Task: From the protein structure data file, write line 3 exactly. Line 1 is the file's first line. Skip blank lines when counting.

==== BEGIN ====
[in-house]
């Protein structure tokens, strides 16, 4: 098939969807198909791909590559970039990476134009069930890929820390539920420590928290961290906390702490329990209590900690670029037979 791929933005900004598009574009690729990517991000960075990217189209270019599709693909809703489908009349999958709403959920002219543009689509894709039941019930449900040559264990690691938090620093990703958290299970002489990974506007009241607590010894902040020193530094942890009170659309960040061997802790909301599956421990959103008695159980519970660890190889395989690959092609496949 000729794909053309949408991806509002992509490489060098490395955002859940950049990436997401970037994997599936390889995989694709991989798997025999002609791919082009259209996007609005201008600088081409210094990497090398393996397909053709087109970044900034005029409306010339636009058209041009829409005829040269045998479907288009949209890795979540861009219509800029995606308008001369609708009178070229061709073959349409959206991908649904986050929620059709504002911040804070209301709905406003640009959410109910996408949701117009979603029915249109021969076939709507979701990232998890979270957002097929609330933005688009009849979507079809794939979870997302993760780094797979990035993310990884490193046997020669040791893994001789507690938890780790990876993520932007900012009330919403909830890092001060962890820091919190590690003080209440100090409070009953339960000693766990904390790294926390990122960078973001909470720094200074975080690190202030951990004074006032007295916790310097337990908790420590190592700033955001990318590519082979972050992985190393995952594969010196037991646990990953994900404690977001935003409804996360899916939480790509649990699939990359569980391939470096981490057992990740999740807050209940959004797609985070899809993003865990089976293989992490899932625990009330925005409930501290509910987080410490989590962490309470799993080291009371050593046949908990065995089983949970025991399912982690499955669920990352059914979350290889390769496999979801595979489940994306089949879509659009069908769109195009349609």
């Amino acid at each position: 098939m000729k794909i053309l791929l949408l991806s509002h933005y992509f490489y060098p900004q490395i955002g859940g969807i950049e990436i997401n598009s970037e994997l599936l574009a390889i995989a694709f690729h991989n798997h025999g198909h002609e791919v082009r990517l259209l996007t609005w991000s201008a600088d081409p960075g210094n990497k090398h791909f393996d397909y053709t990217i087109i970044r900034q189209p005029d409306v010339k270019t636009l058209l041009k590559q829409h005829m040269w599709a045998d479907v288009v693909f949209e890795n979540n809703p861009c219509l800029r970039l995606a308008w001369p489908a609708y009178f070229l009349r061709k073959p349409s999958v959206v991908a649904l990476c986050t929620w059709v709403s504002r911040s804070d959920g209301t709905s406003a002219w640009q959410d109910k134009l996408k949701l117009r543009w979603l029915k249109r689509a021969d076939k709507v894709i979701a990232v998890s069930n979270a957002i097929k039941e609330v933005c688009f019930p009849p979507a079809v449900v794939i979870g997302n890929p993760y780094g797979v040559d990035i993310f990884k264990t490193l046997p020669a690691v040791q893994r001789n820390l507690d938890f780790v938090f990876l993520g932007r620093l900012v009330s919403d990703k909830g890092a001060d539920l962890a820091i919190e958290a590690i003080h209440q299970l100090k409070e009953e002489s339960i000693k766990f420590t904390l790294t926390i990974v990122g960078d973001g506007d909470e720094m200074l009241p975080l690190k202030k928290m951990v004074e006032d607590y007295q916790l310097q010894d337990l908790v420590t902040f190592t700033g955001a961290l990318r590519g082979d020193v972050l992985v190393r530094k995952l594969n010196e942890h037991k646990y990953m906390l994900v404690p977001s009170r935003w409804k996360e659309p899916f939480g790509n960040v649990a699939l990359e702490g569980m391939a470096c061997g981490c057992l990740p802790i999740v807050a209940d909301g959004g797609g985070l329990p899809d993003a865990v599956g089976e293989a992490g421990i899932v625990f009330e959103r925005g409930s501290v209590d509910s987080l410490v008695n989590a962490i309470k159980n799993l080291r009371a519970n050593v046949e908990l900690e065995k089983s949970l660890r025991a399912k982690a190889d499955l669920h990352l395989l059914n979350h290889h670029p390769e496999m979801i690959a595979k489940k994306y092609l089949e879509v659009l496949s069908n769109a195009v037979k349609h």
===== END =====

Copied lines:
């Amino acid at each position: 098939m000729k794909i053309l791929l949408l991806s509002h933005y992509f490489y060098p900004q490395i955002g859940g969807i950049e990436i997401n598009s970037e994997l599936l574009a390889i995989a694709f690729h991989n798997h025999g198909h002609e791919v082009r990517l259209l996007t609005w991000s201008a600088d081409p960075g210094n990497k090398h791909f393996d397909y053709t990217i087109i970044r900034q189209p005029d409306v010339k270019t636009l058209l041009k590559q829409h005829m040269w599709a045998d479907v288009v693909f949209e890795n979540n809703p861009c219509l800029r970039l995606a308008w001369p489908a609708y009178f070229l009349r061709k073959p349409s999958v959206v991908a649904l990476c986050t929620w059709v709403s504002r911040s804070d959920g209301t709905s406003a002219w640009q959410d109910k134009l996408k949701l117009r543009w979603l029915k249109r689509a021969d076939k709507v894709i979701a990232v998890s069930n979270a957002i097929k039941e609330v933005c688009f019930p009849p979507a079809v449900v794939i979870g997302n890929p993760y780094g797979v040559d990035i993310f990884k264990t490193l046997p020669a690691v040791q893994r001789n820390l507690d938890f780790v938090f990876l993520g932007r620093l900012v009330s919403d990703k909830g890092a001060d539920l962890a820091i919190e958290a590690i003080h209440q299970l100090k409070e009953e002489s339960i000693k766990f420590t904390l790294t926390i990974v990122g960078d973001g506007d909470e720094m200074l009241p975080l690190k202030k928290m951990v004074e006032d607590y007295q916790l310097q010894d337990l908790v420590t902040f190592t700033g955001a961290l990318r590519g082979d020193v972050l992985v190393r530094k995952l594969n010196e942890h037991k646990y990953m906390l994900v404690p977001s009170r935003w409804k996360e659309p899916f939480g790509n960040v649990a699939l990359e702490g569980m391939a470096c061997g981490c057992l990740p802790i999740v807050a209940d909301g959004g797609g985070l329990p899809d993003a865990v599956g089976e293989a992490g421990i899932v625990f009330e959103r925005g409930s501290v209590d509910s987080l410490v008695n989590a962490i309470k159980n799993l080291r009371a519970n050593v046949e908990l900690e065995k089983s949970l660890r025991a399912k982690a190889d499955l669920h990352l395989l059914n979350h290889h670029p390769e496999m979801i690959a595979k489940k994306y092609l089949e879509v659009l496949s069908n769109a195009v037979k349609h």